$17? compass gallery
"CORNERSTONES" LITHOGRAPHS & PAPERWORKS
25th APRIL - let MAY 1992 sponsored by 8818 AWARD MON-SAT 10-530
TEL: 041 221 6370 m was'rneoem s1' meow 02 «u.
GLASGOﬁW PRINT STUDIO
- GLASGOVU (31 SQP - TEL: 041—552 0704
22 KING 5'] REET
SCULPTURE , 4m - 26th April
10.00am - 5.30pm
FIG ' ES
An exhibition by jim Harold
PHOTOGRAPHY GALLERY I: WORKSHOP
279-28l HIGH STREET GLASGOW
Theshowirgoithis worklns bemspomored bySOiAGLASS
Street Level is subsidsed by the Scottish Arts Council and Ghsgow District Council
It was Stanley Spencer who observed that artists who walk up and down the same old garden path have the most wonderiul adventures. The notion is certainly borne out in the work oi his contemporary Edward Baird.
This little-known Scottish artist was born in Montrose in 1904, and lelt in 1924 to study at Glasgow School oi Art. lie visited ltaly but then retumed to his hometown where he remained until his death at 44 years oi age. The SNGMA’s current exhibition oi Baird’s oeuvre, only some 30 canvases and drawings, points to the artist's physical struggle: as a chronic asthmatic, Baird’s lite was limited, and his painting reilects a restricted personal vision oi Montrose. lie cut himseli oil irom the art world and developed a diiilcult, distinctive technique which allowed ior only one iinlshed painting a year.
ills contemporary Ian Fleming recalled that Baird would make a single mark, and then contemplate ior up to halt an hour beiore making another, and the technique is illustrated in a needle-tine pencil drawing ior his 1927 Figure Composition Vlith Montrose Behind. The painting is an enlarged version oi the study; reminiscent oi Cowle's 1930s compositions, it portrays theatrical iann labourers set apart irom iactory workers, haloed by a romanticised backdrop.
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.si ti" EdwardBai: UnidentiiiedAlili1942)
Baird ilirts with Surrealism in a tempera depicting Barbie-doll iigures oi Adam and Eve being expelled irom an ltalianate Garden. More extraordinary is The Birth oi Venus (1934), which was a wedding present ior the artist McIntosh Patrick. A iar cry irom Botticelll’s Venus, Baird’s goddess ilaunts her sexuality in a landscape oi erotica. But these paintings are anomalies, and irom the mid 1930s, Baird concentrated on a meticulous photo-realist style oi painting. to tact, photographs which he used in his work are exhibited alongside his portraits, helping us to trace the metamorphosis which took place as the images were reworked. The most engaging is that oi a gamekeepertransionned into the patriotic Local Detence Volunteer.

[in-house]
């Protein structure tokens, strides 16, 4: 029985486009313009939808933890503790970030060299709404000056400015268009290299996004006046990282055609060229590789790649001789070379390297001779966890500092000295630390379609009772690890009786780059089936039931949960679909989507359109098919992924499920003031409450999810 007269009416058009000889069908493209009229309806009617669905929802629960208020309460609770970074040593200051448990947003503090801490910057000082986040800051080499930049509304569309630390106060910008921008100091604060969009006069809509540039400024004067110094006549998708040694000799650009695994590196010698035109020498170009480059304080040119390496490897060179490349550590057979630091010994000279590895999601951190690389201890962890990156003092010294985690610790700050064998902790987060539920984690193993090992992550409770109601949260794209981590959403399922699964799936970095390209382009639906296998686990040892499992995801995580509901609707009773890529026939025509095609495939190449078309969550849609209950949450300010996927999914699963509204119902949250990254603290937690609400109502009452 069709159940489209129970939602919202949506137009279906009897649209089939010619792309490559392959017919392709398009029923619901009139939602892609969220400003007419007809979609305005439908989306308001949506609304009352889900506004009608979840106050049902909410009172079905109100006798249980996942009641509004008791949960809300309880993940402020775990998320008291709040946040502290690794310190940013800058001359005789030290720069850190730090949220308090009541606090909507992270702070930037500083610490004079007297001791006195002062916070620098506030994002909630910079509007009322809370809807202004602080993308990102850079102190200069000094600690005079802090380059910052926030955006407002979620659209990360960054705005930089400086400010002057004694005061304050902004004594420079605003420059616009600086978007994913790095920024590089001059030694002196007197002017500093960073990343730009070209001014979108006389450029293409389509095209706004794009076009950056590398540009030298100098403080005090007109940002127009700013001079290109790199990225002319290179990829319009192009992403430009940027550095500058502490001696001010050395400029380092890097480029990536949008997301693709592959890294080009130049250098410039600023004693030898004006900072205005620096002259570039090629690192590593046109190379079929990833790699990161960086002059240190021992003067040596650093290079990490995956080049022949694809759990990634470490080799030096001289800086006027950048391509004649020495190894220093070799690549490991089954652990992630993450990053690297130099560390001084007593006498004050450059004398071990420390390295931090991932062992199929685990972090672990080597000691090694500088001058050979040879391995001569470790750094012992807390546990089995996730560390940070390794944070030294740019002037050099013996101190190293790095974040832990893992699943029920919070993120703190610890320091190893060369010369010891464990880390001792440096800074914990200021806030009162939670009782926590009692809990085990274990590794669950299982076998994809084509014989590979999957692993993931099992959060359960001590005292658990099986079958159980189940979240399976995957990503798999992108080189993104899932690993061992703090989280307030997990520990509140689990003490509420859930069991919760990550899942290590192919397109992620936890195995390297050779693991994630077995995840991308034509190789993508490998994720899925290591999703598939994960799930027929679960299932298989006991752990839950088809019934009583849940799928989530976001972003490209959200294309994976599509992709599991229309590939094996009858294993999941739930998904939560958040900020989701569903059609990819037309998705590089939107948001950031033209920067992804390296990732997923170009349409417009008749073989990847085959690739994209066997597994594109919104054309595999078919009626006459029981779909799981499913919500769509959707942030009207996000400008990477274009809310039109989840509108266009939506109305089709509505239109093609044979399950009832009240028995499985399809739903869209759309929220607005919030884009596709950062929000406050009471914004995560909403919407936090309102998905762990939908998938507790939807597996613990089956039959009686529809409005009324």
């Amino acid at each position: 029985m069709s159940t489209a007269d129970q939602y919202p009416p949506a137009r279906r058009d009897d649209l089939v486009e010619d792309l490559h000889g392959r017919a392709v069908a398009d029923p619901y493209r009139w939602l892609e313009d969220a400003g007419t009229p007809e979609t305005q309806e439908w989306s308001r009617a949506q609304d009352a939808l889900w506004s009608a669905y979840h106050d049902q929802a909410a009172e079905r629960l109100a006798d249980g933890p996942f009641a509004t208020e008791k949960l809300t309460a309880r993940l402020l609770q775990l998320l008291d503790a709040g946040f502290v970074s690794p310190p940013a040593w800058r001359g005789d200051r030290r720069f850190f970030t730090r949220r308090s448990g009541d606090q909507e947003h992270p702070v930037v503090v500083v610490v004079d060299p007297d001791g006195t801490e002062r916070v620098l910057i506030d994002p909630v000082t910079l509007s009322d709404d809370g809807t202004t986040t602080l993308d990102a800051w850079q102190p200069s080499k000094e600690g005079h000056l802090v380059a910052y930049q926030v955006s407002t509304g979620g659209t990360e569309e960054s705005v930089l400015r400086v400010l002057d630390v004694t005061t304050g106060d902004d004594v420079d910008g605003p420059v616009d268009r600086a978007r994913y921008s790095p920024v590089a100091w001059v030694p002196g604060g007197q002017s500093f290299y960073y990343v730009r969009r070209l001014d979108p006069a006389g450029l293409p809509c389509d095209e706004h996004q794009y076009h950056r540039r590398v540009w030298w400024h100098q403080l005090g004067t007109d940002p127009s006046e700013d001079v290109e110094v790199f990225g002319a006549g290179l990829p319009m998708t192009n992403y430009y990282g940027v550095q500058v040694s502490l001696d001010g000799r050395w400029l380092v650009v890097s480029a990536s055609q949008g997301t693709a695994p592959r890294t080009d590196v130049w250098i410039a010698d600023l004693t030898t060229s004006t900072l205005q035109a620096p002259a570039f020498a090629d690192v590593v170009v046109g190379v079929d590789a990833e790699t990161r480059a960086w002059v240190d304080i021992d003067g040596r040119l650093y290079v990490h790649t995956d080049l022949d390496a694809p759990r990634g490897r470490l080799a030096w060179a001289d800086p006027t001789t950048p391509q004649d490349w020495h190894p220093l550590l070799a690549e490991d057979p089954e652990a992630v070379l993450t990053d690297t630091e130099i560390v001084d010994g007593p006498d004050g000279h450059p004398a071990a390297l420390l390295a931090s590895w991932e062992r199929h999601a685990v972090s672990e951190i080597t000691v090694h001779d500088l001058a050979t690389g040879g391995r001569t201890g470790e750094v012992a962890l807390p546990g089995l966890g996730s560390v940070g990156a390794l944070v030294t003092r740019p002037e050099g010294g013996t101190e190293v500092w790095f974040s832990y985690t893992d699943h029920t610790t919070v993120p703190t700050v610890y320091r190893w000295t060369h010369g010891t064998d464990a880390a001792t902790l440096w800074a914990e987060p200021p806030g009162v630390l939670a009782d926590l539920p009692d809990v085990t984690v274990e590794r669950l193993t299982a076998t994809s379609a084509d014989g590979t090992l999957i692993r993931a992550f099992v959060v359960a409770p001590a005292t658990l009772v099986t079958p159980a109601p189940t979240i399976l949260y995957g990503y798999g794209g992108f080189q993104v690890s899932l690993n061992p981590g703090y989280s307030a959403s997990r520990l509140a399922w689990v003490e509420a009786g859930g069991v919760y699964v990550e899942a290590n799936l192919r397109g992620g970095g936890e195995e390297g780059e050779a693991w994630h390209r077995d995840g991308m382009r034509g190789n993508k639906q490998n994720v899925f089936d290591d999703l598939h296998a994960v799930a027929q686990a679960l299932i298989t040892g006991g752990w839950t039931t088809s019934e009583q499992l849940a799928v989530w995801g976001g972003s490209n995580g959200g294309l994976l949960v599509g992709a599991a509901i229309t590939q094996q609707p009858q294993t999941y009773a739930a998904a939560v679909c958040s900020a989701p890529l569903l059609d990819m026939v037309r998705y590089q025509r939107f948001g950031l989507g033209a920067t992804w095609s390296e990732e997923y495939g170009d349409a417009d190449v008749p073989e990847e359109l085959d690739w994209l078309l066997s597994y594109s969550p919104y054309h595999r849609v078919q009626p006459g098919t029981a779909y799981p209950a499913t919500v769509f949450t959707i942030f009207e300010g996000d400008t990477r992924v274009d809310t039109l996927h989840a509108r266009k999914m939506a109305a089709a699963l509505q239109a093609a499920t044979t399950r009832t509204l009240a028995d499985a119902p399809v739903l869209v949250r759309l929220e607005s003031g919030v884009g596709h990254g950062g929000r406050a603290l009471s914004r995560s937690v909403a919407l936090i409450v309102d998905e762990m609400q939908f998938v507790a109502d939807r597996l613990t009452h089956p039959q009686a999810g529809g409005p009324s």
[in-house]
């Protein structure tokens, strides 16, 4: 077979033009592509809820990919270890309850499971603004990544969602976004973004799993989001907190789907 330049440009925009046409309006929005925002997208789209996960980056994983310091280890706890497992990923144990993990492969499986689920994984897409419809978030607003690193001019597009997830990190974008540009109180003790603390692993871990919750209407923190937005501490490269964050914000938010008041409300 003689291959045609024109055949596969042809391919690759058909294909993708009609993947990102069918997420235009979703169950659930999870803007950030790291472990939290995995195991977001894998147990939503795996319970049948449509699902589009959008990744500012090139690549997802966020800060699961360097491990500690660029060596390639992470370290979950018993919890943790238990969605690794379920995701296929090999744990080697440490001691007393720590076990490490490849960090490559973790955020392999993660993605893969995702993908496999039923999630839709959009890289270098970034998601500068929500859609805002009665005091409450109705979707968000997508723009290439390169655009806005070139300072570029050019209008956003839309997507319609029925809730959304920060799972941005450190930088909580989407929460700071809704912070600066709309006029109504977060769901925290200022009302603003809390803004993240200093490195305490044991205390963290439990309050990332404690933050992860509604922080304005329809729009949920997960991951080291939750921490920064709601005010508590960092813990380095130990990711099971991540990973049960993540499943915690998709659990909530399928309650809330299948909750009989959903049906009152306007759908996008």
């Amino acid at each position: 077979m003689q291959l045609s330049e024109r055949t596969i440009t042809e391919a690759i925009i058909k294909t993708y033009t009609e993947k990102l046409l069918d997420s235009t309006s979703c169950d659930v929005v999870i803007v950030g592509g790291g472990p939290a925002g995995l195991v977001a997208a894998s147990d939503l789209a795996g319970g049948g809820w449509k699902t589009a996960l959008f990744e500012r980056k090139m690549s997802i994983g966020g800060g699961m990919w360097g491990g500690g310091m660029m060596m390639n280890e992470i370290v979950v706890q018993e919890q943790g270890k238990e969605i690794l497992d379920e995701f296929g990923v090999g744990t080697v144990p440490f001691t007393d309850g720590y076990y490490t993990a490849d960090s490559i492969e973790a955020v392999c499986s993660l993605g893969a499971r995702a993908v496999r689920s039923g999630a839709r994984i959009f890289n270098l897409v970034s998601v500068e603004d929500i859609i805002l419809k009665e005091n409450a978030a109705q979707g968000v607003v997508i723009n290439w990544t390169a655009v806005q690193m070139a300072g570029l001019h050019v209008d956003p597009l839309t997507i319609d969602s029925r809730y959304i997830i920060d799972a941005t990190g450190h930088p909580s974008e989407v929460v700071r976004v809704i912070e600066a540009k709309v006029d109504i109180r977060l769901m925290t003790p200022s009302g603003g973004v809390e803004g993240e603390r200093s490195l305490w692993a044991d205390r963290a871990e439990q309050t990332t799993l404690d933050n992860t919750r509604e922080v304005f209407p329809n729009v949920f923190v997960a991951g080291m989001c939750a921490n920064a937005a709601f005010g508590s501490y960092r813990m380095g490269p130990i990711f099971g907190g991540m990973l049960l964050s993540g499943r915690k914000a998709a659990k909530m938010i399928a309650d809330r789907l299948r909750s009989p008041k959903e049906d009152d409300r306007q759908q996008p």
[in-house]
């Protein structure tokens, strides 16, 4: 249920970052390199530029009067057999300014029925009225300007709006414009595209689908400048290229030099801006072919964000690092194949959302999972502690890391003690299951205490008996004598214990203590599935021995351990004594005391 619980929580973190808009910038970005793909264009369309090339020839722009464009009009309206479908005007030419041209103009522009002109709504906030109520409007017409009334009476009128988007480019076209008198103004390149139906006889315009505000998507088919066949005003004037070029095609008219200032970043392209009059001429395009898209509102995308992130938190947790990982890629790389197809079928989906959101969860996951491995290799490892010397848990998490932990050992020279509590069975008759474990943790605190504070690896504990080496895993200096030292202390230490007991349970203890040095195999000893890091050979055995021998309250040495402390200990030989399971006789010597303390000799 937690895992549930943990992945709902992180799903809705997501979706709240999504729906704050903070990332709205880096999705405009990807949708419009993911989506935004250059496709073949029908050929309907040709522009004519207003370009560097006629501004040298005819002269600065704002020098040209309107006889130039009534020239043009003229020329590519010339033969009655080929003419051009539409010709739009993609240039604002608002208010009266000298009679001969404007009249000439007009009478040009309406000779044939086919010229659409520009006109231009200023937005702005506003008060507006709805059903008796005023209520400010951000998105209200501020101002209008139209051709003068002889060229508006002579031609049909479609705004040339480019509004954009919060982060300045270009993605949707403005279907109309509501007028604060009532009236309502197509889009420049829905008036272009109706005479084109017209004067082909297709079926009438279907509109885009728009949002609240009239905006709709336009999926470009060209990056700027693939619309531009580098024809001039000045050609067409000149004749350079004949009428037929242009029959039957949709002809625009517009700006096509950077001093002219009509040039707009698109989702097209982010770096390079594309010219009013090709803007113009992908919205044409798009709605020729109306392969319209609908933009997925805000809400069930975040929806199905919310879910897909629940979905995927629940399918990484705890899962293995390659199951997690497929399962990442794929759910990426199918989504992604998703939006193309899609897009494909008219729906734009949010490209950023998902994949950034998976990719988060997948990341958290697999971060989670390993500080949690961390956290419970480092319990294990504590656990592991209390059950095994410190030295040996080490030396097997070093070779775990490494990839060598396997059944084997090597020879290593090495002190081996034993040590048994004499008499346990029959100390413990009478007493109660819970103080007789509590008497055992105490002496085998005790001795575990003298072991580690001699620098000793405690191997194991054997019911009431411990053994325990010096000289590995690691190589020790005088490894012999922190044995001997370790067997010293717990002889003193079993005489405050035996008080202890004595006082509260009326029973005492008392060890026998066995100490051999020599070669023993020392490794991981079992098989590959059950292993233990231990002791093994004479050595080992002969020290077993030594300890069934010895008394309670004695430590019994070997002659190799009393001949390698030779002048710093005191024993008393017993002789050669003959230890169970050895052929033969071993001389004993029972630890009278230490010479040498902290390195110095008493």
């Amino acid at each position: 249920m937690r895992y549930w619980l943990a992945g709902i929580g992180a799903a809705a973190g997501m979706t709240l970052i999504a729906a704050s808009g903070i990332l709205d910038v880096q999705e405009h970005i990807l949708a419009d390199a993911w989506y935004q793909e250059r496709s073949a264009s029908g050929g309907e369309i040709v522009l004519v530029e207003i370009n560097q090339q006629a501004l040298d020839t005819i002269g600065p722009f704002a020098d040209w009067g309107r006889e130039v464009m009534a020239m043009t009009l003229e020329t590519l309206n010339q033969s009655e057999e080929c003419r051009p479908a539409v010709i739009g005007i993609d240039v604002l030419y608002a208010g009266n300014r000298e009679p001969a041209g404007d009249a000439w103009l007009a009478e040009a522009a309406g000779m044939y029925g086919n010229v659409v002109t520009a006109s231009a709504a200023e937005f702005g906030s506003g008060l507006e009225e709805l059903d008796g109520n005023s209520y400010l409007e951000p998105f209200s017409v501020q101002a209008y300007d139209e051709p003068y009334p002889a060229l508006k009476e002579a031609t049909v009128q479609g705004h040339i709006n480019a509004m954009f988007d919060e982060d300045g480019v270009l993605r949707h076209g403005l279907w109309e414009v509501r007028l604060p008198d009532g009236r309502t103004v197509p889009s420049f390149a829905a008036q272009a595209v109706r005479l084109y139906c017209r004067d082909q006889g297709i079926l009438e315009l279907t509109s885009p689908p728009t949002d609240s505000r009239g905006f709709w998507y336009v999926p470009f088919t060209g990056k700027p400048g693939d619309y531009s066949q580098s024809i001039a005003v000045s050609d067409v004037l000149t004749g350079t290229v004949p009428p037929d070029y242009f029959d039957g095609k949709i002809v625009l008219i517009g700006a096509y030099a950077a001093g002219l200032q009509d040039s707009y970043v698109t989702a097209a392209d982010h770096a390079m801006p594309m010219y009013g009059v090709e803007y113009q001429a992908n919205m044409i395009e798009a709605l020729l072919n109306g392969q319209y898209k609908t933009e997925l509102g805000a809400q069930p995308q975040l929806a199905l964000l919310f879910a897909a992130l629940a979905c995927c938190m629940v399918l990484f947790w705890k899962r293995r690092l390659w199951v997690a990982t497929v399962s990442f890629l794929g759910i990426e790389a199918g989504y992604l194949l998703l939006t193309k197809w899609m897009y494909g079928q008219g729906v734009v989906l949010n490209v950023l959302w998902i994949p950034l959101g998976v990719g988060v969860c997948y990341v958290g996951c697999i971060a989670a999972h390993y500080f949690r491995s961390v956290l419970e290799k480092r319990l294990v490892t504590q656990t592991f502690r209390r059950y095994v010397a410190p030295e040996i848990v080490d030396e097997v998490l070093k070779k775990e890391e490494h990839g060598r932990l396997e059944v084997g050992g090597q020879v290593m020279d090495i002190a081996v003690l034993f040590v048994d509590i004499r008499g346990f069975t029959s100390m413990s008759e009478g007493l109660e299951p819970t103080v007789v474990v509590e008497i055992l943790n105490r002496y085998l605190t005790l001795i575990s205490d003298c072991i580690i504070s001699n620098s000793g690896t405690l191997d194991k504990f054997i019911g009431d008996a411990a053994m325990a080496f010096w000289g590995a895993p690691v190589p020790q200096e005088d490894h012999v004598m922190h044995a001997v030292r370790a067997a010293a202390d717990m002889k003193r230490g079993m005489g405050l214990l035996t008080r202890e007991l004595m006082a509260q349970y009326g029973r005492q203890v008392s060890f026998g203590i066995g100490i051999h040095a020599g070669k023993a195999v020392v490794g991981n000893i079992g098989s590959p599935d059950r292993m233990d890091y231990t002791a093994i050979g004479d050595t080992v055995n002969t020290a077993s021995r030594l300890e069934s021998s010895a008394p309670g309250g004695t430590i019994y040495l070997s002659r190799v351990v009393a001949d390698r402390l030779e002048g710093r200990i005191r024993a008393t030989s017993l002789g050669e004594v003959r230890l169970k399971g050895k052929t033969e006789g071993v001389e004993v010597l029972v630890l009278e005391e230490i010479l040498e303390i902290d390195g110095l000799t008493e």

The landscapes are eerie. Distressed Area describes an abandoned shipyard, and a tractor presides over the panorama oi Angus and Mearns. Most powerlul is Unidentliled Aircrait (1942), in which reverential heads look up into an empty sky above Montrose. The painting is loaded with tension, as is his ilnal, ominously uniinished canvas oi a graveyard. (Sarah Knox)
Edward Baird’s works are on show at The Scottish National Gallery oi Modern Art until 17 May.
I Graeme Murray is to become the new director of the Fruitmarket Gallery in Edinburgh with effect from 1 July, and will start taking full responsibility for the curating of exhibitions some time after that. The ill-starred, indebted gallery was closed a year ago and immediately became the subject of heated debate and furious criticism of the Scottish Arts Council. Murray will head a new SAC-appointed board of directors, including artist John Houston and art historian Jane Lee , selected, in the words of Chairman Ray Entwistle , for their ‘artistic and commercial ability‘. There can be no doubt of Murray’s suitablity for the job: his exhibition of lan Hamilton Finlay‘s work there last summer was picked by Tom Lubbock as one 1991‘s best. But it is certainly sad to hear that Graeme Murray's gallery and, in particular, his historic publishing business, are both to close.
I III! Scott, a 34-year-old artist from Wick, has been announced as the winner of the 1992 Alastair Salvesen Art Scholarship- at £8000 one of Scotland's largest awards— at the Royal Scottish Academy in Edinburgh. Scott has shown work at the Compass Gallery, Dundee Museum and Art Gallery and the Fruitmarket. He intends to use the money to travel in the
United States, and exhibit at the RSA on his return.
Fernsnd Leger: The Kechanlc (1920)
V IN PRINT
I The Meanings oi Modern Art John Russell (Thames and Hudson, £19.95) lfyou believe that ‘the history of art is the history of everything‘, then a crash course in learning to understand pictures must be an advantage. Russell's seminal introduction, newly revised, provides concise , clear and exciting discussion of the philosophies and techniques behind most of the prominent ﬁgures of the 20th century. The discussion of relevant works of literature are an advantage. The main disadvantage is that proportionately few women are included (Chicago, Kahlo, Rego, Camille Claudel?).
“The List 10- 23 April 1992